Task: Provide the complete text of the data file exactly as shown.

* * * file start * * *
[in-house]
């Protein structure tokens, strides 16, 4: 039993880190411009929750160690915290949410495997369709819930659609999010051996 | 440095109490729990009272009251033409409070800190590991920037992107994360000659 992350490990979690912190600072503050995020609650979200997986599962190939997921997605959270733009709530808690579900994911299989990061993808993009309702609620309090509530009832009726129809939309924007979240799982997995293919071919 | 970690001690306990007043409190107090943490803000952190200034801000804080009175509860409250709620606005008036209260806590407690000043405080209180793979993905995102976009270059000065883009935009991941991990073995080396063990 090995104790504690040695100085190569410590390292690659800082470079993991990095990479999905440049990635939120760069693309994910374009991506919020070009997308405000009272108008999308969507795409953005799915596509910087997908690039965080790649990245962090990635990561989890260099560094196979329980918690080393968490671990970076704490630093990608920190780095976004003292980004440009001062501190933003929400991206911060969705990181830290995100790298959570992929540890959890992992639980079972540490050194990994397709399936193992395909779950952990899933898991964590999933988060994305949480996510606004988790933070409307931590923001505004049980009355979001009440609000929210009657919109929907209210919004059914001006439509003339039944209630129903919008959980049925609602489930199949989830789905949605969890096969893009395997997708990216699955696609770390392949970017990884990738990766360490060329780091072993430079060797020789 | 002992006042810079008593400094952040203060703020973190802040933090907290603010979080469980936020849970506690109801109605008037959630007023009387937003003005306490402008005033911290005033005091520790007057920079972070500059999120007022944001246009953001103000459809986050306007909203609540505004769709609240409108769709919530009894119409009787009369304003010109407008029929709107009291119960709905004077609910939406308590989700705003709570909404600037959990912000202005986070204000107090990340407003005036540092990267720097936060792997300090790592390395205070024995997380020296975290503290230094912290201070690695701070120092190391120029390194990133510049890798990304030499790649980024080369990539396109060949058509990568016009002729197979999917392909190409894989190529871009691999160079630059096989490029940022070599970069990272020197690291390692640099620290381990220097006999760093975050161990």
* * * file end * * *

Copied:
[in-house]
């Protein structure tokens, strides 16, 4: 039993880190411009929750160690915290949410495997369709819930659609999010051996 | 440095109490729990009272009251033409409070800190590991920037992107994360000659 992350490990979690912190600072503050995020609650979200997986599962190939997921997605959270733009709530808690579900994911299989990061993808993009309702609620309090509530009832009726129809939309924007979240799982997995293919071919 | 970690001690306990007043409190107090943490803000952190200034801000804080009175509860409250709620606005008036209260806590407690000043405080209180793979993905995102976009270059000065883009935009991941991990073995080396063990 090995104790504690040695100085190569410590390292690659800082470079993991990095990479999905440049990635939120760069693309994910374009991506919020070009997308405000009272108008999308969507795409953005799915596509910087997908690039965080790649990245962090990635990561989890260099560094196979329980918690080393968490671990970076704490630093990608920190780095976004003292980004440009001062501190933003929400991206911060969705990181830290995100790298959570992929540890959890992992639980079972540490050194990994397709399936193992395909779950952990899933898991964590999933988060994305949480996510606004988790933070409307931590923001505004049980009355979001009440609000929210009657919109929907209210919004059914001006439509003339039944209630129903919008959980049925609602489930199949989830789905949605969890096969893009395997997708990216699955696609770390392949970017990884990738990766360490060329780091072993430079060797020789 | 002992006042810079008593400094952040203060703020973190802040933090907290603010979080469980936020849970506690109801109605008037959630007023009387937003003005306490402008005033911290005033005091520790007057920079972070500059999120007022944001246009953001103000459809986050306007909203609540505004769709609240409108769709919530009894119409009787009369304003010109407008029929709107009291119960709905004077609910939406308590989700705003709570909404600037959990912000202005986070204000107090990340407003005036540092990267720097936060792997300090790592390395205070024995997380020296975290503290230094912290201070690695701070120092190391120029390194990133510049890798990304030499790649980024080369990539396109060949058509990568016009002729197979999917392909190409894989190529871009691999160079630059096989490029940022070599970069990272020197690291390692640099620290381990220097006999760093975050161990």